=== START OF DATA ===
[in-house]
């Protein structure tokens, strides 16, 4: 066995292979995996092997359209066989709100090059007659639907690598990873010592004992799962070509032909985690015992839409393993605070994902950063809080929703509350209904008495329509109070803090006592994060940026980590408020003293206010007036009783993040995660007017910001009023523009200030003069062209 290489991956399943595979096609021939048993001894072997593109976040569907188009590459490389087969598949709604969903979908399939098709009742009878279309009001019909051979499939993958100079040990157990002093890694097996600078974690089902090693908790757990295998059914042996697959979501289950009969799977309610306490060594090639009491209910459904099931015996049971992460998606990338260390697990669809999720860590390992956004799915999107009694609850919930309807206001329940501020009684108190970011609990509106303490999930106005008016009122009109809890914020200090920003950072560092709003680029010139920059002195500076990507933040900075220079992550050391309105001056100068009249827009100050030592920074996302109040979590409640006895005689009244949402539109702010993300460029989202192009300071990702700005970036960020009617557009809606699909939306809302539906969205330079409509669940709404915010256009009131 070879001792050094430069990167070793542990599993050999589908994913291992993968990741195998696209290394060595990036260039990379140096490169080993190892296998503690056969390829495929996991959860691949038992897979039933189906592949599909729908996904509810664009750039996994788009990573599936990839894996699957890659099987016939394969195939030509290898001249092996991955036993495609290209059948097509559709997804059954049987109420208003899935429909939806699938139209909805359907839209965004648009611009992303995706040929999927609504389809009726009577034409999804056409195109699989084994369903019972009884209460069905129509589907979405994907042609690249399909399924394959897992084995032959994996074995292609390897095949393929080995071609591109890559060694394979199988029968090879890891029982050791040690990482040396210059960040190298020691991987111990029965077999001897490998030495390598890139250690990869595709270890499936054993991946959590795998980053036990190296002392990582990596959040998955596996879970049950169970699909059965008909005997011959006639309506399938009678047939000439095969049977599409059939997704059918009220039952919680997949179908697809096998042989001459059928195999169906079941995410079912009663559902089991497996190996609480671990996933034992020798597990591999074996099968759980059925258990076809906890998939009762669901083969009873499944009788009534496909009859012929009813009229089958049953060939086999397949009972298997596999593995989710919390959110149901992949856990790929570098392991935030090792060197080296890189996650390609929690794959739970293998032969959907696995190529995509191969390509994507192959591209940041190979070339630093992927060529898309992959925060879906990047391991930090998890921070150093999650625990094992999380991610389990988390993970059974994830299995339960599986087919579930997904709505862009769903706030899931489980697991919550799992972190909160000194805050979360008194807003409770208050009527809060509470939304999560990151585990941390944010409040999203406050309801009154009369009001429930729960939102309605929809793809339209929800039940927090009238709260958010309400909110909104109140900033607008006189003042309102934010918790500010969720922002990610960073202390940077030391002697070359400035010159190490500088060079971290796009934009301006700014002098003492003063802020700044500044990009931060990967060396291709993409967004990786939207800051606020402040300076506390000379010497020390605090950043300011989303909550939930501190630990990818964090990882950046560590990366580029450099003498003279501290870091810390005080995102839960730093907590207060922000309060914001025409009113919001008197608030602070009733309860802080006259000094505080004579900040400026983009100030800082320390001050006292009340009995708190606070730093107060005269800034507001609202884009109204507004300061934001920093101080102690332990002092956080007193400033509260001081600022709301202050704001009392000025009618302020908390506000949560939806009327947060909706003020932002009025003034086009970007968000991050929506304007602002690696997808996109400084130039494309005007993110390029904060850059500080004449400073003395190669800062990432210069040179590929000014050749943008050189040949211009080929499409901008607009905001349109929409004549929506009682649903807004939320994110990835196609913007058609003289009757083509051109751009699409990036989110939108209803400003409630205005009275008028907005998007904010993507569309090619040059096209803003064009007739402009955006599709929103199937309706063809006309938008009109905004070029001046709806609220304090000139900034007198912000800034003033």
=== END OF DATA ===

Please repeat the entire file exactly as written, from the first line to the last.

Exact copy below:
[in-house]
């Protein structure tokens, strides 16, 4: 066995292979995996092997359209066989709100090059007659639907690598990873010592004992799962070509032909985690015992839409393993605070994902950063809080929703509350209904008495329509109070803090006592994060940026980590408020003293206010007036009783993040995660007017910001009023523009200030003069062209 290489991956399943595979096609021939048993001894072997593109976040569907188009590459490389087969598949709604969903979908399939098709009742009878279309009001019909051979499939993958100079040990157990002093890694097996600078974690089902090693908790757990295998059914042996697959979501289950009969799977309610306490060594090639009491209910459904099931015996049971992460998606990338260390697990669809999720860590390992956004799915999107009694609850919930309807206001329940501020009684108190970011609990509106303490999930106005008016009122009109809890914020200090920003950072560092709003680029010139920059002195500076990507933040900075220079992550050391309105001056100068009249827009100050030592920074996302109040979590409640006895005689009244949402539109702010993300460029989202192009300071990702700005970036960020009617557009809606699909939306809302539906969205330079409509669940709404915010256009009131 070879001792050094430069990167070793542990599993050999589908994913291992993968990741195998696209290394060595990036260039990379140096490169080993190892296998503690056969390829495929996991959860691949038992897979039933189906592949599909729908996904509810664009750039996994788009990573599936990839894996699957890659099987016939394969195939030509290898001249092996991955036993495609290209059948097509559709997804059954049987109420208003899935429909939806699938139209909805359907839209965004648009611009992303995706040929999927609504389809009726009577034409999804056409195109699989084994369903019972009884209460069905129509589907979405994907042609690249399909399924394959897992084995032959994996074995292609390897095949393929080995071609591109890559060694394979199988029968090879890891029982050791040690990482040396210059960040190298020691991987111990029965077999001897490998030495390598890139250690990869595709270890499936054993991946959590795998980053036990190296002392990582990596959040998955596996879970049950169970699909059965008909005997011959006639309506399938009678047939000439095969049977599409059939997704059918009220039952919680997949179908697809096998042989001459059928195999169906079941995410079912009663559902089991497996190996609480671990996933034992020798597990591999074996099968759980059925258990076809906890998939009762669901083969009873499944009788009534496909009859012929009813009229089958049953060939086999397949009972298997596999593995989710919390959110149901992949856990790929570098392991935030090792060197080296890189996650390609929690794959739970293998032969959907696995190529995509191969390509994507192959591209940041190979070339630093992927060529898309992959925060879906990047391991930090998890921070150093999650625990094992999380991610389990988390993970059974994830299995339960599986087919579930997904709505862009769903706030899931489980697991919550799992972190909160000194805050979360008194807003409770208050009527809060509470939304999560990151585990941390944010409040999203406050309801009154009369009001429930729960939102309605929809793809339209929800039940927090009238709260958010309400909110909104109140900033607008006189003042309102934010918790500010969720922002990610960073202390940077030391002697070359400035010159190490500088060079971290796009934009301006700014002098003492003063802020700044500044990009931060990967060396291709993409967004990786939207800051606020402040300076506390000379010497020390605090950043300011989303909550939930501190630990990818964090990882950046560590990366580029450099003498003279501290870091810390005080995102839960730093907590207060922000309060914001025409009113919001008197608030602070009733309860802080006259000094505080004579900040400026983009100030800082320390001050006292009340009995708190606070730093107060005269800034507001609202884009109204507004300061934001920093101080102690332990002092956080007193400033509260001081600022709301202050704001009392000025009618302020908390506000949560939806009327947060909706003020932002009025003034086009970007968000991050929506304007602002690696997808996109400084130039494309005007993110390029904060850059500080004449400073003395190669800062990432210069040179590929000014050749943008050189040949211009080929499409901008607009905001349109929409004549929506009682649903807004939320994110990835196609913007058609003289009757083509051109751009699409990036989110939108209803400003409630205005009275008028907005998007904010993507569309090619040059096209803003064009007739402009955006599709929103199937309706063809006309938008009109905004070029001046709806609220304090000139900034007198912000800034003033």